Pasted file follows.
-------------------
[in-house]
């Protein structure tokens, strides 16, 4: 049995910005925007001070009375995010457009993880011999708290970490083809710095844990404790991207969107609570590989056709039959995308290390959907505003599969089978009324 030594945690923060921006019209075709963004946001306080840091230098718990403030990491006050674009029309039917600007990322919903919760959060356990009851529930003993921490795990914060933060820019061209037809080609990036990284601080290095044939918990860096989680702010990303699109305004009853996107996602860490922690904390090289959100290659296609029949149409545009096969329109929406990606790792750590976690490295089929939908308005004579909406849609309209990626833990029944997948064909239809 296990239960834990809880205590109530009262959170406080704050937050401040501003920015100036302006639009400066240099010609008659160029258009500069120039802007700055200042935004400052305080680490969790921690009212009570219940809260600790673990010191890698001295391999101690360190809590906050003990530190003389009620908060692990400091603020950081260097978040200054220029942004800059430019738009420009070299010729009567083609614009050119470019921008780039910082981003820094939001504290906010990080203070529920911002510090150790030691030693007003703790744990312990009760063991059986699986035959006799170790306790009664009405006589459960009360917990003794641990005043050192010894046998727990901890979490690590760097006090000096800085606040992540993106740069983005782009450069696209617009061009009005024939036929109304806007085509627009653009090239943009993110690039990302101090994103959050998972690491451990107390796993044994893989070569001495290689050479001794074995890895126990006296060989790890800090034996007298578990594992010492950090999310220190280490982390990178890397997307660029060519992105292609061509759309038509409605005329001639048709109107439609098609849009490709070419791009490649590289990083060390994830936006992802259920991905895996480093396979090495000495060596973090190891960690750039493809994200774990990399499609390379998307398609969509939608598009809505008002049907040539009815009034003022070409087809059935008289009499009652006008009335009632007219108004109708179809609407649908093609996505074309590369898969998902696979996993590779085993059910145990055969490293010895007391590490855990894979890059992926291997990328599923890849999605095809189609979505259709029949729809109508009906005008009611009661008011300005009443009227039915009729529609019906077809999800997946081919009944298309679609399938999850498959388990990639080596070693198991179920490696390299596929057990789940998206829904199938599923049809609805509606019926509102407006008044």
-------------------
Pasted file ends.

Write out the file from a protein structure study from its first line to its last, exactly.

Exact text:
[in-house]
């Protein structure tokens, strides 16, 4: 049995910005925007001070009375995010457009993880011999708290970490083809710095844990404790991207969107609570590989056709039959995308290390959907505003599969089978009324 030594945690923060921006019209075709963004946001306080840091230098718990403030990491006050674009029309039917600007990322919903919760959060356990009851529930003993921490795990914060933060820019061209037809080609990036990284601080290095044939918990860096989680702010990303699109305004009853996107996602860490922690904390090289959100290659296609029949149409545009096969329109929406990606790792750590976690490295089929939908308005004579909406849609309209990626833990029944997948064909239809 296990239960834990809880205590109530009262959170406080704050937050401040501003920015100036302006639009400066240099010609008659160029258009500069120039802007700055200042935004400052305080680490969790921690009212009570219940809260600790673990010191890698001295391999101690360190809590906050003990530190003389009620908060692990400091603020950081260097978040200054220029942004800059430019738009420009070299010729009567083609614009050119470019921008780039910082981003820094939001504290906010990080203070529920911002510090150790030691030693007003703790744990312990009760063991059986699986035959006799170790306790009664009405006589459960009360917990003794641990005043050192010894046998727990901890979490690590760097006090000096800085606040992540993106740069983005782009450069696209617009061009009005024939036929109304806007085509627009653009090239943009993110690039990302101090994103959050998972690491451990107390796993044994893989070569001495290689050479001794074995890895126990006296060989790890800090034996007298578990594992010492950090999310220190280490982390990178890397997307660029060519992105292609061509759309038509409605005329001639048709109107439609098609849009490709070419791009490649590289990083060390994830936006992802259920991905895996480093396979090495000495060596973090190891960690750039493809994200774990990399499609390379998307398609969509939608598009809505008002049907040539009815009034003022070409087809059935008289009499009652006008009335009632007219108004109708179809609407649908093609996505074309590369898969998902696979996993590779085993059910145990055969490293010895007391590490855990894979890059992926291997990328599923890849999605095809189609979505259709029949729809109508009906005008009611009661008011300005009443009227039915009729529609019906077809999800997946081919009944298309679609399938999850498959388990990639080596070693198991179920490696390299596929057990789940998206829904199938599923049809609805509606019926509102407006008044």